Someone tripping on acid at a party for Olafur Eliasson’s exhibition at the Videobrasil festival in Săo Paulo told me this the night before I flew to the state of Minas Gerais (General Mines). About ninety minutes outside the capital city of Belo Horizonte, mineral magnate Bernardo Paz has built (and continues to build and build) his massive contemporary art center–cum–botanical garden Shangri-La, Inhotim.
I awoke last Thursday in Belo to news that Steve Jobs had died. We were then escorted to Paz’s storied site of extravagant wealth. Somewhere near a stretch of road called Topo do Mundo, my good-natured companion asked our driver to stop for a photo and attempted to relieve himself of the cachaça that had served as his hearty welcome to Minas. An hour later we reached the dusty town of Brumadinho, and then the gates.
Inhotim hosts openings once each year, in the Brazilian spring, celebrating exhibitions in the temporary galleries (where works from the collection are on view for a minimum of two years) as well as freshly installed outdoor works and newly erected pavilions devoted to single artists. I began at Fountain Gallery, where works by Susan Hiller, Isa Genzken, Lothar Baumgarten, and Eugenio Dittborn joined a Steve McQueen film already on view to collectively comment on the perceptions and mediations of exotic cultures (from tribal to consumer). At the nearby Lake Gallery, an elaborate rain-catching sculpture made by Bahian artist Marepe hugged the building housing a video by Pinchuk Prize winner Cinthia Marcelle, and a outsize, cartoonish room by Thomas Hirschhorn rammed full of textual and tactile tools for resistance.
On my way to Giuseppe Penone’s Elevazione, a trompe l’oeil bronze sculpture of a tree suspended in the air by four living ones, I caught the museum's assistant curator Júlia Rebouças, who filled me in on some of the upcoming projects: Anish Kapoor, Pipilotti Rist, more Eliasson.
Lunch was an epic buffet of fruits, meats, farofa, and sweets. Whether in reference to crispy pork parts or a gooey caramel pudding, people resoundingly offered the advice “Try it, it’s Mineira.” Between courses I received a warm welcome from Paz himself, a lean man with a white mane whose chill demeanor is part mad scientist, part Jerry Garcia.
Afterward I met Marcelle, a Belo Horizonte local. She had been to Inhotim many times but could confirm that the magic never wears out. I told her it might if it rained. She retorted, “But it always rains here! Whenever there is an opening, it rains!”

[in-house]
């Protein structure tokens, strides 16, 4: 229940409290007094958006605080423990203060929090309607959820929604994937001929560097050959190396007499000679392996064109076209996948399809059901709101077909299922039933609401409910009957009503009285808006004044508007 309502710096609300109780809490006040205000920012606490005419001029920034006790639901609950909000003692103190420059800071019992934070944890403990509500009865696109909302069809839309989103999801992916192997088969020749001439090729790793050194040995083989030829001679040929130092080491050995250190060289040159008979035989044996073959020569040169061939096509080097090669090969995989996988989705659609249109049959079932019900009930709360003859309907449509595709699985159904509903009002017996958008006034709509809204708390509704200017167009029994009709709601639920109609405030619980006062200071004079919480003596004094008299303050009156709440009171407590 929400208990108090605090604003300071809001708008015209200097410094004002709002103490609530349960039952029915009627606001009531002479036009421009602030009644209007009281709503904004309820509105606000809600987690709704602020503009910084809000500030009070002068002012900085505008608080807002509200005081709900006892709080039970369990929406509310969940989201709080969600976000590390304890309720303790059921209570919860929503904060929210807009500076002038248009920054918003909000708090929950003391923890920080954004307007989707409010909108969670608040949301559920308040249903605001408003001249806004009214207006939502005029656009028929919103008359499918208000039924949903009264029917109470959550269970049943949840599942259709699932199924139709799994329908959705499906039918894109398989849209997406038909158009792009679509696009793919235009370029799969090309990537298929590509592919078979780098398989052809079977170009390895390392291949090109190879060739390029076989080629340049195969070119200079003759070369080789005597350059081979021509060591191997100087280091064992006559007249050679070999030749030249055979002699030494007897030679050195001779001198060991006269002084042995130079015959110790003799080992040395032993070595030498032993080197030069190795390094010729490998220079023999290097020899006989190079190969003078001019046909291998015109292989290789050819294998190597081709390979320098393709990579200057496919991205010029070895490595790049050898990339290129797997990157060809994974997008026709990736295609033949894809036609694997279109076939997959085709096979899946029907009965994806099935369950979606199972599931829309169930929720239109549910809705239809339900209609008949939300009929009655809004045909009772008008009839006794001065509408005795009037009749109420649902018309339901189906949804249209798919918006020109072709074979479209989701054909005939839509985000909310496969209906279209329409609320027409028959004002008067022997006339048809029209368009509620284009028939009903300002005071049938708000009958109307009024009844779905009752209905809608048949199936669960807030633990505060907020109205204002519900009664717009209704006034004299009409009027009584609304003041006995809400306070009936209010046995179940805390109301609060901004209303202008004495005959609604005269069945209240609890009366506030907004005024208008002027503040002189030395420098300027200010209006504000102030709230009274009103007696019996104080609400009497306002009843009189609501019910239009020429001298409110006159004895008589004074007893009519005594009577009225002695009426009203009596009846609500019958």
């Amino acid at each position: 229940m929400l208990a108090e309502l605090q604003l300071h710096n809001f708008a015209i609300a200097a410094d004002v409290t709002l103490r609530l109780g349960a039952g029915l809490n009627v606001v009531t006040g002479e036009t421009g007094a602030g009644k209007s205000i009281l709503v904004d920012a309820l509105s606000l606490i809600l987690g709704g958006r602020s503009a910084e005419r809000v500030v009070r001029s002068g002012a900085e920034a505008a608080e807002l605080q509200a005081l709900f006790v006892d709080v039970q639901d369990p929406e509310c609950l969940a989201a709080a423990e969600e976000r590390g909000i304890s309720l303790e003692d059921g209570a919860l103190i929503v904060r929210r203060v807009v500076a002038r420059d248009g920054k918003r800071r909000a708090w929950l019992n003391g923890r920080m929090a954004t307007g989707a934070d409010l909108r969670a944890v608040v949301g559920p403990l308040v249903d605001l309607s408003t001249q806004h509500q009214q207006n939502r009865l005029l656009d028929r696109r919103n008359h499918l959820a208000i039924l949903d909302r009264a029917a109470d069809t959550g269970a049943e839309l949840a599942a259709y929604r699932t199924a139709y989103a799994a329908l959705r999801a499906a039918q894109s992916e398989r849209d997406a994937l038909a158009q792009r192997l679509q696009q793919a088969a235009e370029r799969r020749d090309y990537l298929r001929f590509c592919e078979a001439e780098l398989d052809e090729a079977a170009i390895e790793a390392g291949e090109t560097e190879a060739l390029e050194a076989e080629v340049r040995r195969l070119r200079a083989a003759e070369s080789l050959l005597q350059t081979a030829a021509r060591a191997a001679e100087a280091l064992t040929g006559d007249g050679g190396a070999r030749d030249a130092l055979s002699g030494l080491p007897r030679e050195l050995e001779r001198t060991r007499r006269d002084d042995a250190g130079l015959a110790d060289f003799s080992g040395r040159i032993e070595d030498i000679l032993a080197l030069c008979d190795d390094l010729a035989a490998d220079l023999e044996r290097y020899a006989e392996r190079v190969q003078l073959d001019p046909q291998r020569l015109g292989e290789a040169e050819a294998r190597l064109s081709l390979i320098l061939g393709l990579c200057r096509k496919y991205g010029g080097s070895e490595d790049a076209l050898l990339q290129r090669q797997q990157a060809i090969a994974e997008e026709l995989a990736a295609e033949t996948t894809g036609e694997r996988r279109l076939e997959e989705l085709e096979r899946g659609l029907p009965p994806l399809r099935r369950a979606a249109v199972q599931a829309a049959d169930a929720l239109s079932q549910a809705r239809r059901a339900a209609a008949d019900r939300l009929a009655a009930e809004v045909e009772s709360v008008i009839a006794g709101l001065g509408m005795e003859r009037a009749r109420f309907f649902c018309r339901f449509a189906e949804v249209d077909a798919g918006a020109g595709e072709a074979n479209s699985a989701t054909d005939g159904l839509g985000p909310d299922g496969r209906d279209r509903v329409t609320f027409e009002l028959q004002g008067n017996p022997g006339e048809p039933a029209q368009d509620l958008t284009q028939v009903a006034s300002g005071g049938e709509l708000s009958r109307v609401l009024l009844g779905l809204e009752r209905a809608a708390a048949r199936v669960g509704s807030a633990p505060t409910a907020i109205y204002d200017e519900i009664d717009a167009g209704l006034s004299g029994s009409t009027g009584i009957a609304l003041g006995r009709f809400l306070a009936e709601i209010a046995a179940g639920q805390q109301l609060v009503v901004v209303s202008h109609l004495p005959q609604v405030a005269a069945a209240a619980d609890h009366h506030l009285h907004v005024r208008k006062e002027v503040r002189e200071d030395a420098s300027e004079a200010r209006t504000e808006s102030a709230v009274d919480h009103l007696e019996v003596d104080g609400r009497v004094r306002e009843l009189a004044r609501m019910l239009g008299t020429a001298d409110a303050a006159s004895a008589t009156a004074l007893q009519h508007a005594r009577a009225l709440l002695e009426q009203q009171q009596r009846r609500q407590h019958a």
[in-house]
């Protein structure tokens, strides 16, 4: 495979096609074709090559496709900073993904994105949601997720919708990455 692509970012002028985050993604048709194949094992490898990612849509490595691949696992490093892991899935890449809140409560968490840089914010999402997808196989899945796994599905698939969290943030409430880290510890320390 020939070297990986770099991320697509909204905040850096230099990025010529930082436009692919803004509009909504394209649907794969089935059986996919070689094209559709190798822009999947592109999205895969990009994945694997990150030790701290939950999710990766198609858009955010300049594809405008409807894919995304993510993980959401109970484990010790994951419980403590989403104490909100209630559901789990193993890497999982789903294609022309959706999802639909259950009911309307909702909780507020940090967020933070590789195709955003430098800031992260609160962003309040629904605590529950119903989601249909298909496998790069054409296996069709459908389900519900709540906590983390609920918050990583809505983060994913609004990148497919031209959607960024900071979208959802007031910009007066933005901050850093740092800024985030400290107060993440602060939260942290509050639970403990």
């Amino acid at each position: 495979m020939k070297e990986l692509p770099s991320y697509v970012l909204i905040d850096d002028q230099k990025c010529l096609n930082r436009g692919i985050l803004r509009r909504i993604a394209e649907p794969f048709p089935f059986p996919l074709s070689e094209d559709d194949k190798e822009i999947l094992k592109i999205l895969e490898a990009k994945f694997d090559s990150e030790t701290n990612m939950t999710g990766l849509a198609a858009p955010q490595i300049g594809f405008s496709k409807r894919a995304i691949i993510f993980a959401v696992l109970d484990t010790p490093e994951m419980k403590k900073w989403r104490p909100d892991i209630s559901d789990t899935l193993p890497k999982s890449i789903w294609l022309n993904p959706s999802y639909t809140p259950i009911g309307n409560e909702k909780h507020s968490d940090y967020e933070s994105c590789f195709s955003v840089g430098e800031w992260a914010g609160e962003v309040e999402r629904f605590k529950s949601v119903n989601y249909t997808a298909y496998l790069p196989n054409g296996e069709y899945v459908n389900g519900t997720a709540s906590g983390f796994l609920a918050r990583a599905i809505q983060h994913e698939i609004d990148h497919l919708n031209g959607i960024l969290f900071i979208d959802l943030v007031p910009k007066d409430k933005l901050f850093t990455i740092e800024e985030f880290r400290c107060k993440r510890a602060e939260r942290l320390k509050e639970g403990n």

Sure enough, as I set off to ascend the hill leading to Doug Aitken’s and Matthew Barney’s pavilions, sans golf cart, I felt drops. I hitched a ride with the first vehicle to pass, ferrying none other than Isaac Julien, who was traveling with Săo Paulo writer Vinicius Spricigo. The precipitation was a false alarm, and while taking in the panoramic view inside Aiken’s structure, Julien and I pondered the enormity of the place and its rapidly growing reputation outside Brazil––only to be shushed by a vigilant attendant who reminded us we were disturbing the gnawing earth sounds miked some 650 feet below us.
Left: The Tom Zé concert. Right: Artist Rivane Neuenschwander. (Photos: Carol Reis)
Later I ran into Videobrasil’s Solange Farkas, who asked if I was staying for Tom Zé’s concert. Unsure of who the famous Zé was, I received a quick lesson on the South American icon of Tropicália, both a contemporary of Caetano Veloso’s in the 1960s and a collaborator of David Byrne’s in the 1990s.
The seventy-five-year-old sang, danced, curtsied, and humped the microphone stand, lighting up a stage ensconced in palms. As dusk fell, I caught sight of Paz, perched with his wife and daughter atop a steep knoll overlooking the crowd. Even with a bit of a running start, I needed a hand making it to the top. “Look,” he gestured, “now everyone from town is arriving for the music.” They were, and a few minutes later I saw the Paz family bobbing in the mix. After at least four generations of autograph seekers dissipated, us stragglers found our cars waiting at the gates, and then took off to cause the biggest, and perhaps only, traffic jam of the year in the area.